Thanks for the A Life in Hand suggestion! I’ve been reading some books on drawing and sketching and appreciate the heartfelt recommendation.

——

Finally finished Lost Connections by Johann Hari. The thesis of the book is that depression and anxiety aren’t defects of our brains to be treated solely by drugs, but a signal that we need deeper, healthier connections — to people that we care about (and who care about us); to meaningful values; to nature; to work we care about.

The book was full of a dizzying amount of suggestions and ideas and I found myself constantly taking notes and reflecting.

My main change has been to prioritize people that care about me (and vice versa). And to de-prioritize people that have show themselves to not care. I’m not mean, haven’t had any “I can’t be your friend” conversations, I’m just polite and tell them I’m busy. Shifting this alone has had a massive impact.

If you want to make changes in your depression and anxiety, or have a better understanding of those that are suffering, this book will give you plenty of food for thought.
If you can't dazzle them with brilliance, baffle them with bullshit!


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Post by motherjuggs&speed »

Change Your Brain Every Day, by Daniel Amen. In keeping with Bram's idea that the right book finds him, I've been going to the free table at the library to see what grabs me. I saw this and started on it. It's about brain health and some ways to achieve it.. The tone is soothing, which itself is good for my brain. It's intended to be read at the pace of one page a day, 366 little things to do every day. So far I like it a lot.


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Post by motherjuggs&speed »

Gift from the Sea, by Anne Morrow Lindbergh. Another library table book, this one spoke to me and I'm glad I picked it up. It's a very short set of essays about solitude and the rhythms of life. It works well with my winter mood. I would say it's a one sitting read but I've been reading a few pages a day and letting those settle in.


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Post by motherjuggs&speed »

Scott's Last Voyage,Through the Antarctic Camera of Herbert Ponting. This is part narrative but mostly it's writings by the expedition members. I love the writing of a lot of these explorers. The chapter on the dogs was worthwhile in itself. I like the way Scott's log becomes more brutally elemental as his party nears the end. Recommended.

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Bram
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Post by Bram »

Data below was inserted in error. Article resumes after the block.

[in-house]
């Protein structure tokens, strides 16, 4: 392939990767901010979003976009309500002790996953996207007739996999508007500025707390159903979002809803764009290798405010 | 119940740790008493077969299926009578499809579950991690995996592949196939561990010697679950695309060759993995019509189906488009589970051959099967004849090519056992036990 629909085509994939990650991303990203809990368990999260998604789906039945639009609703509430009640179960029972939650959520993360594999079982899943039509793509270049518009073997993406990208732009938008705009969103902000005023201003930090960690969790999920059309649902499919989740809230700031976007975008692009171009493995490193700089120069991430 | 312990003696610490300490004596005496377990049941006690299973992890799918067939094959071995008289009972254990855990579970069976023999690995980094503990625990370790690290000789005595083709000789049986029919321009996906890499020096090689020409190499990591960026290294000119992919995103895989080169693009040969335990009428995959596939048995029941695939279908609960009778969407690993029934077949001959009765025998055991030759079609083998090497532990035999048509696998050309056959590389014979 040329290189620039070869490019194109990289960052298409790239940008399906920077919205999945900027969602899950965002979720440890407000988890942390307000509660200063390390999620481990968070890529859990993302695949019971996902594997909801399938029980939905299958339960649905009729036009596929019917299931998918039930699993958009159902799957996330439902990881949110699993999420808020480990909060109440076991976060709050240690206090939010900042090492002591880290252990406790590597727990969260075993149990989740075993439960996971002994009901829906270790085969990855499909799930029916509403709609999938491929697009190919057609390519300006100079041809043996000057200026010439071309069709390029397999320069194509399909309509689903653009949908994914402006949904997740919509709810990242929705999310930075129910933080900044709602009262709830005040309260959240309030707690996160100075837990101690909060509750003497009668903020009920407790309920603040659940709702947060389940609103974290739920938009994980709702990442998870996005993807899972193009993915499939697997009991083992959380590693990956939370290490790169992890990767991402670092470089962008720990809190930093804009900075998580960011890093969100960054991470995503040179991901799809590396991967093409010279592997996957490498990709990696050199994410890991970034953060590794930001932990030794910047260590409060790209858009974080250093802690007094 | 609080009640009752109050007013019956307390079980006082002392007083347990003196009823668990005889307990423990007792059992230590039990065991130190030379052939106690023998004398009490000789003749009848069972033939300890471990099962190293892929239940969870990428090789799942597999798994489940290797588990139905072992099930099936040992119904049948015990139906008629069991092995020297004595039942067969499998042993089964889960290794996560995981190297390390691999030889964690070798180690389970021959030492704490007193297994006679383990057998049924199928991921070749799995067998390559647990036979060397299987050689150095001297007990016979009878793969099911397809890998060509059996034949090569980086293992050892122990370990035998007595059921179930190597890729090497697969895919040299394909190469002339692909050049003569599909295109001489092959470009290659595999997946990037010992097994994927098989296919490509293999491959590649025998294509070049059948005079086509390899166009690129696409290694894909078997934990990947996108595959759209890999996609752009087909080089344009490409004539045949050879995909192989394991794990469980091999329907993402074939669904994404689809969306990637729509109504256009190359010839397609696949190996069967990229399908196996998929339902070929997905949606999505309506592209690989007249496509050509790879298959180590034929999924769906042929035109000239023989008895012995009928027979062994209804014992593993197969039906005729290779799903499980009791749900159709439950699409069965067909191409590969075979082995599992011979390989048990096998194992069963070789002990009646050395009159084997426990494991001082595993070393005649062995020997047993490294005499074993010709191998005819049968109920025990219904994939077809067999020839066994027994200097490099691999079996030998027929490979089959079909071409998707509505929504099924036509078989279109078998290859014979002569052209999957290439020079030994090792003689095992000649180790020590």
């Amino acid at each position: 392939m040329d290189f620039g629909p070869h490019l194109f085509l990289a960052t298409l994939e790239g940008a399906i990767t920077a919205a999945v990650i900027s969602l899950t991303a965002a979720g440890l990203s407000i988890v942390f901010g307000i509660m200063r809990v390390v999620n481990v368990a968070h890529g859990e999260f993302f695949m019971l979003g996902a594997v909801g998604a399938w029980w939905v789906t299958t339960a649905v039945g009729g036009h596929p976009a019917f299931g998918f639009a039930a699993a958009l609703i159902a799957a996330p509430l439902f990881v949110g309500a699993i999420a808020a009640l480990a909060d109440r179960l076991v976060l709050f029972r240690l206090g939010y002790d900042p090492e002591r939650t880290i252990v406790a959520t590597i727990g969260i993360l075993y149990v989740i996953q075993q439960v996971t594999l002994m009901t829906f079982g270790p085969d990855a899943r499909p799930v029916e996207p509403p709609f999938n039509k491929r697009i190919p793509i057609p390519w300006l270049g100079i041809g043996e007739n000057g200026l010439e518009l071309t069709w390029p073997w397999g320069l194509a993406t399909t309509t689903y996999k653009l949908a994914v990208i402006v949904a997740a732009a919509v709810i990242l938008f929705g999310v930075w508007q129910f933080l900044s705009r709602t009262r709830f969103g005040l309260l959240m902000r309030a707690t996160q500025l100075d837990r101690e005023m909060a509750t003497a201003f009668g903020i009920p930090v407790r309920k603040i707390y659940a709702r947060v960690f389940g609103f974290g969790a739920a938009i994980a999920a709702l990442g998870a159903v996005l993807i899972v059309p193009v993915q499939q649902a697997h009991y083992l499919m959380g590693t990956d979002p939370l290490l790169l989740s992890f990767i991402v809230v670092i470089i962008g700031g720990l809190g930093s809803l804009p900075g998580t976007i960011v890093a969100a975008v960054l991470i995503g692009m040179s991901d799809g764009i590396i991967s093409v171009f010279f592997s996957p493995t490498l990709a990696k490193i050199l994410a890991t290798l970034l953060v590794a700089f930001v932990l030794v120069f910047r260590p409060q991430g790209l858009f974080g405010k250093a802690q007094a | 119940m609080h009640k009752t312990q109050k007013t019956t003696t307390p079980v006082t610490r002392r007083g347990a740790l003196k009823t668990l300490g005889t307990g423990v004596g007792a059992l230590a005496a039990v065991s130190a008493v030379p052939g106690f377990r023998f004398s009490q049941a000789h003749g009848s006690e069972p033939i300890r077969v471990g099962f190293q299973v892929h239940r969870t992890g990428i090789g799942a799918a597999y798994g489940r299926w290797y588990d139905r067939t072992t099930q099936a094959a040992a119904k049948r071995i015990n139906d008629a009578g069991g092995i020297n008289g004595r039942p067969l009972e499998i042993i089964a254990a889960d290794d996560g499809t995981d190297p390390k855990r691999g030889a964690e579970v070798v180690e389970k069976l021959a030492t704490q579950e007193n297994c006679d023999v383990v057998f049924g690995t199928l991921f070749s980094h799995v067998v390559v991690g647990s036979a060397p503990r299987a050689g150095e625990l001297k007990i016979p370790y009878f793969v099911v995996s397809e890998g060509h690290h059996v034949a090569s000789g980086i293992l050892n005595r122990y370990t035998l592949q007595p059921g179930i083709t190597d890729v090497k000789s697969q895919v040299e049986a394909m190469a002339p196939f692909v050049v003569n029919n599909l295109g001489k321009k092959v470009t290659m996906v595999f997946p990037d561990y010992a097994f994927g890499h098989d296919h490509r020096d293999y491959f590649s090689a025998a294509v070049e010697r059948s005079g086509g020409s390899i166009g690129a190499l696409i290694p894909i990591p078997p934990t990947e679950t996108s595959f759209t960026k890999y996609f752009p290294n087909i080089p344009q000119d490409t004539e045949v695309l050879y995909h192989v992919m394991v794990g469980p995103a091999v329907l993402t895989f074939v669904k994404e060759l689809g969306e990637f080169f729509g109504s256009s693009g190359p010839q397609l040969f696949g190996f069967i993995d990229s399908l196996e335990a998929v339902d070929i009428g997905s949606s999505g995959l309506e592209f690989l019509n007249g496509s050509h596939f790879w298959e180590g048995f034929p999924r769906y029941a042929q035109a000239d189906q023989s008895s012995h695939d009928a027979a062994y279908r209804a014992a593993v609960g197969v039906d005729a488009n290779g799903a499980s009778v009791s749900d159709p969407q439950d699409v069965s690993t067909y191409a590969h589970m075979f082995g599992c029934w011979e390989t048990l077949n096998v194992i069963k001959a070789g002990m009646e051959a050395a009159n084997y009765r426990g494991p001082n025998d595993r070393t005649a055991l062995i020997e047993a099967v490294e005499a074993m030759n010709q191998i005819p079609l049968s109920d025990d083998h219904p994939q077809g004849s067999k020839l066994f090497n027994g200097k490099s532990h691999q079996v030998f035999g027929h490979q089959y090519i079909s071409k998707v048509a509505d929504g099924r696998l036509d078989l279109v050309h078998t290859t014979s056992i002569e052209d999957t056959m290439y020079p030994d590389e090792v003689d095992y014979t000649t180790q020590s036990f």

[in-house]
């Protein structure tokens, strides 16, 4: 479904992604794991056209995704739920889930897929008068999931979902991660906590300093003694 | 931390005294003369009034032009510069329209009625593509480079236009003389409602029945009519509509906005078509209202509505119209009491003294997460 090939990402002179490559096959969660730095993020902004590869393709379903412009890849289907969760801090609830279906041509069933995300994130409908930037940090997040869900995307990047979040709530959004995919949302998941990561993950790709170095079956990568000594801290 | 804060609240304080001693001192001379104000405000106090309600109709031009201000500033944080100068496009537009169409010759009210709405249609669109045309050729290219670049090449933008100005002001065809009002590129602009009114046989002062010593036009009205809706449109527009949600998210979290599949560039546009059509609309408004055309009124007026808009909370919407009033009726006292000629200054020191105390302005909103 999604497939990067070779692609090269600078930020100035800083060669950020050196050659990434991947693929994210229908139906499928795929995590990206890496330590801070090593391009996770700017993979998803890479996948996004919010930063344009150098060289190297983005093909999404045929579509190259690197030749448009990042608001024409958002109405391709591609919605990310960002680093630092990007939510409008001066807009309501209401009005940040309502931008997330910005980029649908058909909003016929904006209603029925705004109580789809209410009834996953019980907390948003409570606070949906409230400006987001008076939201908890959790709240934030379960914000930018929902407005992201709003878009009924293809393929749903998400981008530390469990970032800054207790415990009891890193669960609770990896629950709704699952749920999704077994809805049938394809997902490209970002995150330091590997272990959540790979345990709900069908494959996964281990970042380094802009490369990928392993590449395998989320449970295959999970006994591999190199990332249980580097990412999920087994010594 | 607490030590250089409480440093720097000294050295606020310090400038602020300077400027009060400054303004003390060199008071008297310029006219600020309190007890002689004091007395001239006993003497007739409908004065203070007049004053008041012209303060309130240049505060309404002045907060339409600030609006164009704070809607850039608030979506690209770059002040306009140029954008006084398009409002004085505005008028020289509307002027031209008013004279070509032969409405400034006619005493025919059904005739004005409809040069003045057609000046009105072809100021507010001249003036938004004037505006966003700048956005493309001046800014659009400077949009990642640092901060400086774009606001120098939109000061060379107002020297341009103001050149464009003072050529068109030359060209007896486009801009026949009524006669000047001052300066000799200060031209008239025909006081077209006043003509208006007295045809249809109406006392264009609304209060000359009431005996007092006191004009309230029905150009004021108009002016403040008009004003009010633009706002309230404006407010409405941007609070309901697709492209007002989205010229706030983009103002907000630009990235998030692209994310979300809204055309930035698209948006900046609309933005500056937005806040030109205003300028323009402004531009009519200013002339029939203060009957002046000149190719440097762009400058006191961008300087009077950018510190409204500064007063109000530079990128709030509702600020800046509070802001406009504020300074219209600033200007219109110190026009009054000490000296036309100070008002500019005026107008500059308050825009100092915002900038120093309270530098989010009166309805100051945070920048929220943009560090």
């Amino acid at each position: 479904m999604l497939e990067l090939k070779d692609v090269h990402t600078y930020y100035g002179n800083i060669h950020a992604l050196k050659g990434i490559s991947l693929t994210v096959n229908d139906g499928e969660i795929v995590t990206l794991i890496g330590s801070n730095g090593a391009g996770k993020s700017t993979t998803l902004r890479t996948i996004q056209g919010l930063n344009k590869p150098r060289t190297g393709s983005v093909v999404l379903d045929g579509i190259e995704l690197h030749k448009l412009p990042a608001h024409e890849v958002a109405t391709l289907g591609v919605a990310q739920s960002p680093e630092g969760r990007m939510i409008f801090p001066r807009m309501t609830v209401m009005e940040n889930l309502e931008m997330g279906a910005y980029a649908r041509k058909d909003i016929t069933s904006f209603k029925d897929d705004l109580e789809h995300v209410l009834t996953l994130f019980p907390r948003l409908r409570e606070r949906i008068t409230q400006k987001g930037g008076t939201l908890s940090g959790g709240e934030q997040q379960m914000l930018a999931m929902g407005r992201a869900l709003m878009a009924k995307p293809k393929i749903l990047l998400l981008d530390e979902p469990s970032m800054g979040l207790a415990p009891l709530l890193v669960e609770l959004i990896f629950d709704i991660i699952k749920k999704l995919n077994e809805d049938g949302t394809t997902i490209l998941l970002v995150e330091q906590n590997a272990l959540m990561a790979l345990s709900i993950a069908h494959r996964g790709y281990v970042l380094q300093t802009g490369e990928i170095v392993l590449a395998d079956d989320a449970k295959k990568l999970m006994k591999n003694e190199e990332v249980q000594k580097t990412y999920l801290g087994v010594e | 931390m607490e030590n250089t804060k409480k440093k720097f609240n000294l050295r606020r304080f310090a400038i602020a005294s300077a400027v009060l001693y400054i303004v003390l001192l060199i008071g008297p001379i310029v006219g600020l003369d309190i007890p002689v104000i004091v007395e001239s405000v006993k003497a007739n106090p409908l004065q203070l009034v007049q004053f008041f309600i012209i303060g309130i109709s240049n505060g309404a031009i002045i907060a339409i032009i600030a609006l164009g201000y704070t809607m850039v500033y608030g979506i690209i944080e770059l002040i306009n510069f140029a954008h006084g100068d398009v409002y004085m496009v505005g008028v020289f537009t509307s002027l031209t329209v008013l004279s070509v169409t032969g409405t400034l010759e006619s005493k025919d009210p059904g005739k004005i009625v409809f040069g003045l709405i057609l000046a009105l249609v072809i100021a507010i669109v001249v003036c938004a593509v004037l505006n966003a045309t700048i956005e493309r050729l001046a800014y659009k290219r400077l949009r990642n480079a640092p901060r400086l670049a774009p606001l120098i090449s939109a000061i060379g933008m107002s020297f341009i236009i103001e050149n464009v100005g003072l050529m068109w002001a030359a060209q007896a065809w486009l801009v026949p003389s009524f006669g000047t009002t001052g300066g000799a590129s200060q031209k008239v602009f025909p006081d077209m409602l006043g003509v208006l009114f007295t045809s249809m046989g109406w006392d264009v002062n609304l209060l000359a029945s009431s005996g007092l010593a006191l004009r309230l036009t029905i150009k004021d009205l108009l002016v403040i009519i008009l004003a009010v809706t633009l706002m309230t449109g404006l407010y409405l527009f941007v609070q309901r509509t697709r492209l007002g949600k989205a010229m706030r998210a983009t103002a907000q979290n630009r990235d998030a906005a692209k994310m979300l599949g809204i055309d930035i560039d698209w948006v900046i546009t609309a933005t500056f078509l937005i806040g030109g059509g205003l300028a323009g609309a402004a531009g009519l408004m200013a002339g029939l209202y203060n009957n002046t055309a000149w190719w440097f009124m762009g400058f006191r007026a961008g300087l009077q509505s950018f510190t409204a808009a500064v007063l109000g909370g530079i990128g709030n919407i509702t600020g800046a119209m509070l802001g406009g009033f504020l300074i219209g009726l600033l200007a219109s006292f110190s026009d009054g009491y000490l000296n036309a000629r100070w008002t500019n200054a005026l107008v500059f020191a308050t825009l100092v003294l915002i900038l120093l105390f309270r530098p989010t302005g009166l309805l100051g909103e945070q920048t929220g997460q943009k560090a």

Ablutions, by Patrick deWitt.

A piece-of-shit, alcoholic bartender works in a seedy drinking hole in Hollywood. He encounters a crackhead, a poor transexual, a child actor drinking himself to death, grifters, drugs, violence, gross sexual encounters.

It’s a short read, darkly comic, and I blew through it. deWitt has another book, The Sisters Brothers, that’s got good reviews and I’m waiting on that from the library.
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Post by Bram »

The Man Who Quit Money, by Mark Sundeen.

A non-fiction account of the life of Daniel Suelo, a deeply spiritual man who abandons money to embrace Jesus's teachings.

I thought it was going to be a how-to book -- tips and tricks on how to live off the land and out of trash cans -- but the main focus in on his complex spiritual journey.

Although the book did not inspire me to abandon money, it left me questioning my values.

Note: I skimmed 5-10% of it, finding some parts tedious.
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Post by Bram »

The Sisters Brothers, by Patrick deWitt.

A murderous farce set in the 1850’s Old West. Two brothers, hired killers, encounter all sorts of oddballs and ne’er-do-wells in their quest to hunt down an eccentric prospector.

Funny and engaging!
If you can't dazzle them with brilliance, baffle them with bullshit!

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Bram
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Post by Bram »

Y: The Last Man.

10 issues into this 60-issue comic book series. We follow Yorick, a young escape artist, who, along with his pet monkey, Ampersand, find themselves the last males on the planet after a mysterious plague.

Many women go crazy in the aftermath and the world is looking to be dead within a single generation.

Love it so far! Looking forwards to continuing the story.
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Bram
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Post by Bram »

Gnar Country.